As the American workforce adapts to the growing needs of the EV industry, researchers are working to understand the potential workforce impacts of a large-scale transition to EVs. As with any new industry, many new jobs will be created, while others may be eliminated. Some studies have pointed to the uncertainties around net job creation from EV manufacturing. It is expected that most automotive-parts manufacturing jobs will not change significantly, although this will vary based on job type.
In terms of overall impact, a 2021 report by Energy and Environmental Research found that the Biden Administration’s plan to have 500,000 fast chargers by 2030 would “generate workforce needs of around 28,950 job-years from 2021 to 2030.” That report also analyzed California’s workforce needs and found that the greatest needs for light-duty EV charging infrastructure would be for electricians and electrical contractors, general contractors, and planning and design consultants.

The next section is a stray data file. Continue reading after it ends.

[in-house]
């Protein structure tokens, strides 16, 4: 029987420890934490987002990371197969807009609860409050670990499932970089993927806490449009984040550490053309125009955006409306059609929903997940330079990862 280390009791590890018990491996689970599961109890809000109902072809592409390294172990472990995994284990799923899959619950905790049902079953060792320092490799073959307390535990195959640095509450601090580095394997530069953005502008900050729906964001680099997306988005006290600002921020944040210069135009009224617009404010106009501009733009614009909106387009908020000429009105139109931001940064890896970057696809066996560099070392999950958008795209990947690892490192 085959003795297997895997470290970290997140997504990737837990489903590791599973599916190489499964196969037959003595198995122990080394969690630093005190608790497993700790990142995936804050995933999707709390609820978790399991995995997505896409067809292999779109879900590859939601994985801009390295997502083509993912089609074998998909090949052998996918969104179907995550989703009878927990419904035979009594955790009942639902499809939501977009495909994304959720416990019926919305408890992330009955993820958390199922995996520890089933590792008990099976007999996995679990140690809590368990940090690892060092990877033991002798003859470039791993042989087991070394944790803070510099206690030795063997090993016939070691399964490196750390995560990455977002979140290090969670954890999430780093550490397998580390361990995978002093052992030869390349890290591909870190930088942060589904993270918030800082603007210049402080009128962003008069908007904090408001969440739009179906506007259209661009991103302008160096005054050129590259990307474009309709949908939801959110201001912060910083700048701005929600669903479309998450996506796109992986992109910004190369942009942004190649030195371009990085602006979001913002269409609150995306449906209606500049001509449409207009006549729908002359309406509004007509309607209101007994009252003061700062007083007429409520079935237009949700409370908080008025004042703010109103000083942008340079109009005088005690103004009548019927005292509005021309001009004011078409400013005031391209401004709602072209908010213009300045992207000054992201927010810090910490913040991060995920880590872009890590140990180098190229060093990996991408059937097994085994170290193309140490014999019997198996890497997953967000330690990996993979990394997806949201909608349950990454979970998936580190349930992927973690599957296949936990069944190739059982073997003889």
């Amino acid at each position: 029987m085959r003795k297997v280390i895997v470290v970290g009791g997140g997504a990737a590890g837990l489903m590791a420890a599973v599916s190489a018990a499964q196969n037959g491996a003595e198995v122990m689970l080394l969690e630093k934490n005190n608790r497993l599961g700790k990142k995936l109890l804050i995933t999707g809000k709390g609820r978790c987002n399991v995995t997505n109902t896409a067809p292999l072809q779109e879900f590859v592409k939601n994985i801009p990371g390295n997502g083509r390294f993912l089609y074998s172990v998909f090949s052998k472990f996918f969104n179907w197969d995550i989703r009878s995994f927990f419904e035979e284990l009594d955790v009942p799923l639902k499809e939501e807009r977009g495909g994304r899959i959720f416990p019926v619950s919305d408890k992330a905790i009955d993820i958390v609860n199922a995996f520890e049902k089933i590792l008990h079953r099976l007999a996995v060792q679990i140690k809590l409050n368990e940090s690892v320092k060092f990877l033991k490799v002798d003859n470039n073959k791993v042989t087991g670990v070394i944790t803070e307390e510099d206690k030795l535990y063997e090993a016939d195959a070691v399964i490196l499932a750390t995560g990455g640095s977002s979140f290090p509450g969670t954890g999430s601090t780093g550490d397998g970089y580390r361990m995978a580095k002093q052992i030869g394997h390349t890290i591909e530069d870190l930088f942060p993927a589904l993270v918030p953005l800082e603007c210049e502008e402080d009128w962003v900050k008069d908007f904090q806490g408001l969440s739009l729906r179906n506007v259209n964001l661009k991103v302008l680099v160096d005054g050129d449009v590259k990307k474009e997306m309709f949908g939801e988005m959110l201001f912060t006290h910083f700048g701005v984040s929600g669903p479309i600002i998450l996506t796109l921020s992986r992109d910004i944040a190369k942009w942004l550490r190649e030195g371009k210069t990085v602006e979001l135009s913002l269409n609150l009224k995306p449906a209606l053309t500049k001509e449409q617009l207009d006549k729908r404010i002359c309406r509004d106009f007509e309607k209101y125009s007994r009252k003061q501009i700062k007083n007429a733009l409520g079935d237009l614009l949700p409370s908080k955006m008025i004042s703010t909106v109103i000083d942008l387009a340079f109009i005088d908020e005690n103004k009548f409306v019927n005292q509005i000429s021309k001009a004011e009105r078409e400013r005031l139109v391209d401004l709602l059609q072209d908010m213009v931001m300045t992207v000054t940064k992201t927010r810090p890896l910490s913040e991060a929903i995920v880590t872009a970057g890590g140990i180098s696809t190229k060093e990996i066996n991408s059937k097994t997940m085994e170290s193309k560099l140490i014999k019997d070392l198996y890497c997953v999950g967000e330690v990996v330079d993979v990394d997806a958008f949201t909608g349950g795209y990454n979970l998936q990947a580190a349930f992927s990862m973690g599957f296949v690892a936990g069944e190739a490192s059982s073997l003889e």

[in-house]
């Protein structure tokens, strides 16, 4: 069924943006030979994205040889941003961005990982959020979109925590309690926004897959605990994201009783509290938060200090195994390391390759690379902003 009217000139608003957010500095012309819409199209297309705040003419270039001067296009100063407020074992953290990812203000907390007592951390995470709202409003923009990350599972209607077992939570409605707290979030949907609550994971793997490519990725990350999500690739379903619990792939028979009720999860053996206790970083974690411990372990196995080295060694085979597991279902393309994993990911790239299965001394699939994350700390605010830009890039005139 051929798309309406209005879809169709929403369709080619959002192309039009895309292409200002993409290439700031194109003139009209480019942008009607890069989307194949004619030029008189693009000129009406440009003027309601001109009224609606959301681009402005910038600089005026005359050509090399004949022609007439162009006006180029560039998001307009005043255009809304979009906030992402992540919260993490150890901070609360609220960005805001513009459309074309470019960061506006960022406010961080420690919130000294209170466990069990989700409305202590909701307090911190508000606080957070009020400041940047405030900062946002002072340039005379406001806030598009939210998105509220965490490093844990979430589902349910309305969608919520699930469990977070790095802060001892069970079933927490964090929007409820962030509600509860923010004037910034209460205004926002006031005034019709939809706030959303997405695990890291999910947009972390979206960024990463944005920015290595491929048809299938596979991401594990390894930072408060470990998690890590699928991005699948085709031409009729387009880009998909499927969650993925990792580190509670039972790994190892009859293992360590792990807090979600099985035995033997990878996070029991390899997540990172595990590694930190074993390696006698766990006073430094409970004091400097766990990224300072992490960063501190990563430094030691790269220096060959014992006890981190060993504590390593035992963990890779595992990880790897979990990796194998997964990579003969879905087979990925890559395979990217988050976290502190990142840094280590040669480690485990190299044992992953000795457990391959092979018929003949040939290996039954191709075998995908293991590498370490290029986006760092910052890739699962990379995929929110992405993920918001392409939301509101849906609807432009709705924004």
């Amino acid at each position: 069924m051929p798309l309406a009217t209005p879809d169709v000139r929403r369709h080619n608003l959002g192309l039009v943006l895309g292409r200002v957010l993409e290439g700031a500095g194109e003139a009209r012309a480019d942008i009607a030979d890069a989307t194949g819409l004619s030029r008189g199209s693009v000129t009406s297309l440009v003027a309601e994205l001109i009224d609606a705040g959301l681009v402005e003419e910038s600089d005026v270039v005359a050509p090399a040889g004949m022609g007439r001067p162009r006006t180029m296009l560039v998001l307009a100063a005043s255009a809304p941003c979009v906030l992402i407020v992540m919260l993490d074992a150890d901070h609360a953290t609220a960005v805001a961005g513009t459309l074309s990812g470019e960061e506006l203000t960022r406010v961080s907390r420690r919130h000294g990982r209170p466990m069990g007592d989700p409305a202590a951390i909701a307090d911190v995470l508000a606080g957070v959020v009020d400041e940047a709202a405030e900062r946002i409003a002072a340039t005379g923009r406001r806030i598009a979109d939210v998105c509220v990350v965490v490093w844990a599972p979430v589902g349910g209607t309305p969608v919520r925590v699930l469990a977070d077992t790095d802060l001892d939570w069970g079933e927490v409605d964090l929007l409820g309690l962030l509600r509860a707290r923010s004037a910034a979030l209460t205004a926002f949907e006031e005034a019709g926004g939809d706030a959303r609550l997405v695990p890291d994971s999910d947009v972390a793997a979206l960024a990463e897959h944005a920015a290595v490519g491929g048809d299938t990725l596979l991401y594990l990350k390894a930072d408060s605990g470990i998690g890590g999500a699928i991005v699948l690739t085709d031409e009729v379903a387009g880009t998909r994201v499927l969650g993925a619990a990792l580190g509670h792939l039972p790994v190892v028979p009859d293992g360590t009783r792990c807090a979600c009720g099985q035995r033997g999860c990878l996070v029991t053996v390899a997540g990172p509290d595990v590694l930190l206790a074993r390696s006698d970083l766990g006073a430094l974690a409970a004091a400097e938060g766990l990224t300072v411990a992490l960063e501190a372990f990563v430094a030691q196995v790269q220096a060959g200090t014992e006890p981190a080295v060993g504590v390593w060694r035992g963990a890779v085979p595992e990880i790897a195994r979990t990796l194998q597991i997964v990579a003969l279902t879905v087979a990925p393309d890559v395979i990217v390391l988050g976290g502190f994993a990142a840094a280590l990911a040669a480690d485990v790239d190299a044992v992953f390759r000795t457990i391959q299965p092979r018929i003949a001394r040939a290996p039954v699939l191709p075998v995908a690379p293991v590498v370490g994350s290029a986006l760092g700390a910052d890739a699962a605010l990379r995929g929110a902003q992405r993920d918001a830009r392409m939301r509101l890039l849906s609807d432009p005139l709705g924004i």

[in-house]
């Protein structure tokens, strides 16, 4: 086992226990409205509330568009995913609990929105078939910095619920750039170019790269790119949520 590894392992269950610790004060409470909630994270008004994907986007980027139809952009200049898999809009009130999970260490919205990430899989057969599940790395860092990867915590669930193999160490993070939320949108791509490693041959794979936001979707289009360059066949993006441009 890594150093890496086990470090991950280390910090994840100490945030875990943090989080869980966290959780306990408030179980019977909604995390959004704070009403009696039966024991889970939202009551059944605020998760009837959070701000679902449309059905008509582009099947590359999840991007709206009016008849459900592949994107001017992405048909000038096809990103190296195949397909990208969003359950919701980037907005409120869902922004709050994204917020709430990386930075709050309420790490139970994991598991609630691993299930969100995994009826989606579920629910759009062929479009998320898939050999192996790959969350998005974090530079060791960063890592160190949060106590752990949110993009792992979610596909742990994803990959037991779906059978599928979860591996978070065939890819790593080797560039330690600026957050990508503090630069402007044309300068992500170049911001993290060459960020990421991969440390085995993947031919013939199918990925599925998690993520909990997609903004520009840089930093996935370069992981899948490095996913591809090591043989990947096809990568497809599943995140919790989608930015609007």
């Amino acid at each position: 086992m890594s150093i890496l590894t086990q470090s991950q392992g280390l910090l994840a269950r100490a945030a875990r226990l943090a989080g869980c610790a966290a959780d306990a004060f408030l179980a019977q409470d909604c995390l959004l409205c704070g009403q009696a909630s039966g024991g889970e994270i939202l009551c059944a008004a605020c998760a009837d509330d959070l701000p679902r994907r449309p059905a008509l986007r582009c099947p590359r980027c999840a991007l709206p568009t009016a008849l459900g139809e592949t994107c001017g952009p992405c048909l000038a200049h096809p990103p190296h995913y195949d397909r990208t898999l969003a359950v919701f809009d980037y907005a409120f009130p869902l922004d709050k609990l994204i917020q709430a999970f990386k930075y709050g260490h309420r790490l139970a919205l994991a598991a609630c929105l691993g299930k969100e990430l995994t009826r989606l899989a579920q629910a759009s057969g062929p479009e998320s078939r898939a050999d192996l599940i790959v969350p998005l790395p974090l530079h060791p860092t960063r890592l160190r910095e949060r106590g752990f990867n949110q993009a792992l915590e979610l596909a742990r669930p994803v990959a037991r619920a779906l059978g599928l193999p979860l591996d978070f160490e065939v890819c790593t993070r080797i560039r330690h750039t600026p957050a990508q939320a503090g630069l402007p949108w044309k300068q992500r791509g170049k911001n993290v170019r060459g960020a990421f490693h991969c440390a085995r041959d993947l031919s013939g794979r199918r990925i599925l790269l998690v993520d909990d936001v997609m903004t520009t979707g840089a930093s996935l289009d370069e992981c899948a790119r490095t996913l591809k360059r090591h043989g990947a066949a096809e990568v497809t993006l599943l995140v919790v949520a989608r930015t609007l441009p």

Federal action in EV workforce development is spearheaded by DOE, which supports relevant programs for EVs and other kinds of alternative fuels and alternative fuel vehicles—including efforts to train technicians, first responders, and code and safety officials. A major expansion of DOE’s efforts will focus on building a clean mobility workforce to support the decarbonization of the transportation sector by 2050. DOE-funded activities in EV workforce development include the Clean Cities University Workforce Development Program, which places interns at Clean Cities coalitions around the United States to support work on infrastructure deployment, data collection, outreach and education, and marketing. This program includes a specific focus on representing diverse populations. DOE and the Joint Office of Energy and Transportation are also developing other initiatives with external partners to help workers transition from a fossil fuel-based set of skills to a new clean energy set of skills.